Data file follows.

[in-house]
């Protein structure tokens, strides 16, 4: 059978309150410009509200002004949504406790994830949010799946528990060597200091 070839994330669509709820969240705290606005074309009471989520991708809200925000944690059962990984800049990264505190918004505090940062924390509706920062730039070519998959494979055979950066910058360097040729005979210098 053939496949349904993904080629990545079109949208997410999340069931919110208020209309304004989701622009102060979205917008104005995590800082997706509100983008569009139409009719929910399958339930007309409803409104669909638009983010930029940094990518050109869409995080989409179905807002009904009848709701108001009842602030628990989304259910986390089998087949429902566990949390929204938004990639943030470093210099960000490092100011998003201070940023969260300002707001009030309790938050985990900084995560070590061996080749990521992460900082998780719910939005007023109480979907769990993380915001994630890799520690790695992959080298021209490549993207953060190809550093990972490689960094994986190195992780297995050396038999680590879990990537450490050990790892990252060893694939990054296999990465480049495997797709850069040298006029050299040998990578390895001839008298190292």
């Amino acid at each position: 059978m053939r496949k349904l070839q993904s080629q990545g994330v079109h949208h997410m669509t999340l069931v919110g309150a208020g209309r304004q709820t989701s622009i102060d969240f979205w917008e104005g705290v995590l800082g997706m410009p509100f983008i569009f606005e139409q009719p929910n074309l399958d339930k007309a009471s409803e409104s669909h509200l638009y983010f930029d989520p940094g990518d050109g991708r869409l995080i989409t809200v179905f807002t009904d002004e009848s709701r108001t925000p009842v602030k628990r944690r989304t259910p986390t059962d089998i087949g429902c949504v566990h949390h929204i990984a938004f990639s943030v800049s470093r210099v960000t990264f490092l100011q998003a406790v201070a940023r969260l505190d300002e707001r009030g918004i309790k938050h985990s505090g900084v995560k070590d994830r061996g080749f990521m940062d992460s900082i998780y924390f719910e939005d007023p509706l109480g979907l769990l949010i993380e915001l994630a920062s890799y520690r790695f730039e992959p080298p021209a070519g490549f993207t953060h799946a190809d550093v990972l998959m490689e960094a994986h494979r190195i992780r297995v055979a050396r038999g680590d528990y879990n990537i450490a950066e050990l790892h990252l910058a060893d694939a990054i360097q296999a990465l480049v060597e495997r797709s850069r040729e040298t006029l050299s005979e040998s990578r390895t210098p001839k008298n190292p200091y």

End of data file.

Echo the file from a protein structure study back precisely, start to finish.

[in-house]
């Protein structure tokens, strides 16, 4: 059978309150410009509200002004949504406790994830949010799946528990060597200091 070839994330669509709820969240705290606005074309009471989520991708809200925000944690059962990984800049990264505190918004505090940062924390509706920062730039070519998959494979055979950066910058360097040729005979210098 053939496949349904993904080629990545079109949208997410999340069931919110208020209309304004989701622009102060979205917008104005995590800082997706509100983008569009139409009719929910399958339930007309409803409104669909638009983010930029940094990518050109869409995080989409179905807002009904009848709701108001009842602030628990989304259910986390089998087949429902566990949390929204938004990639943030470093210099960000490092100011998003201070940023969260300002707001009030309790938050985990900084995560070590061996080749990521992460900082998780719910939005007023109480979907769990993380915001994630890799520690790695992959080298021209490549993207953060190809550093990972490689960094994986190195992780297995050396038999680590879990990537450490050990790892990252060893694939990054296999990465480049495997797709850069040298006029050299040998990578390895001839008298190292």
């Amino acid at each position: 059978m053939r496949k349904l070839q993904s080629q990545g994330v079109h949208h997410m669509t999340l069931v919110g309150a208020g209309r304004q709820t989701s622009i102060d969240f979205w917008e104005g705290v995590l800082g997706m410009p509100f983008i569009f606005e139409q009719p929910n074309l399958d339930k007309a009471s409803e409104s669909h509200l638009y983010f930029d989520p940094g990518d050109g991708r869409l995080i989409t809200v179905f807002t009904d002004e009848s709701r108001t925000p009842v602030k628990r944690r989304t259910p986390t059962d089998i087949g429902c949504v566990h949390h929204i990984a938004f990639s943030v800049s470093r210099v960000t990264f490092l100011q998003a406790v201070a940023r969260l505190d300002e707001r009030g918004i309790k938050h985990s505090g900084v995560k070590d994830r061996g080749f990521m940062d992460s900082i998780y924390f719910e939005d007023p509706l109480g979907l769990l949010i993380e915001l994630a920062s890799y520690r790695f730039e992959p080298p021209a070519g490549f993207t953060h799946a190809d550093v990972l998959m490689e960094a994986h494979r190195i992780r297995v055979a050396r038999g680590d528990y879990n990537i450490a950066e050990l790892h990252l910058a060893d694939a990054i360097q296999a990465l480049v060597e495997r797709s850069r040729e040298t006029l050299s005979e040998s990578r390895t210098p001839k008298n190292p200091y």